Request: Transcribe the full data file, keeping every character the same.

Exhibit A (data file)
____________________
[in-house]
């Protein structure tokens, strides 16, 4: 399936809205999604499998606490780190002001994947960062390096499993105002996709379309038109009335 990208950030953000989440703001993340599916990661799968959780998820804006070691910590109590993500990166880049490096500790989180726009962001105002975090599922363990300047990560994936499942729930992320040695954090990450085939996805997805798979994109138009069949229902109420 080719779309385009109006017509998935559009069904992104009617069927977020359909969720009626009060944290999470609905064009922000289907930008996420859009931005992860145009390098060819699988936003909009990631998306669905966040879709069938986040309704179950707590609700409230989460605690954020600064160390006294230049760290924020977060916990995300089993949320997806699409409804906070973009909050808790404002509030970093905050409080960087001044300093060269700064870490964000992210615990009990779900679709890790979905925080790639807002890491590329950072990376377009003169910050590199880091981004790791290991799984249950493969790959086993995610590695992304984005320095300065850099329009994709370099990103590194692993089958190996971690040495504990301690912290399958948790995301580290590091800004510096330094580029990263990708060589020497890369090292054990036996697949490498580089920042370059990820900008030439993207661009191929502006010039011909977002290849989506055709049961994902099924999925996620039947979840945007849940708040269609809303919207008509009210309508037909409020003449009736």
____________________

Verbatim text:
[in-house]
């Protein structure tokens, strides 16, 4: 399936809205999604499998606490780190002001994947960062390096499993105002996709379309038109009335 990208950030953000989440703001993340599916990661799968959780998820804006070691910590109590993500990166880049490096500790989180726009962001105002975090599922363990300047990560994936499942729930992320040695954090990450085939996805997805798979994109138009069949229902109420 080719779309385009109006017509998935559009069904992104009617069927977020359909969720009626009060944290999470609905064009922000289907930008996420859009931005992860145009390098060819699988936003909009990631998306669905966040879709069938986040309704179950707590609700409230989460605690954020600064160390006294230049760290924020977060916990995300089993949320997806699409409804906070973009909050808790404002509030970093905050409080960087001044300093060269700064870490964000992210615990009990779900679709890790979905925080790639807002890491590329950072990376377009003169910050590199880091981004790791290991799984249950493969790959086993995610590695992304984005320095300065850099329009994709370099990103590194692993089958190996971690040495504990301690912290399958948790995301580290590091800004510096330094580029990263990708060589020497890369090292054990036996697949490498580089920042370059990820900008030439993207661009191929502006010039011909977002290849989506055709049961994902099924999925996620039947979840945007849940708040269609809303919207008509009210309508037909409020003449009736």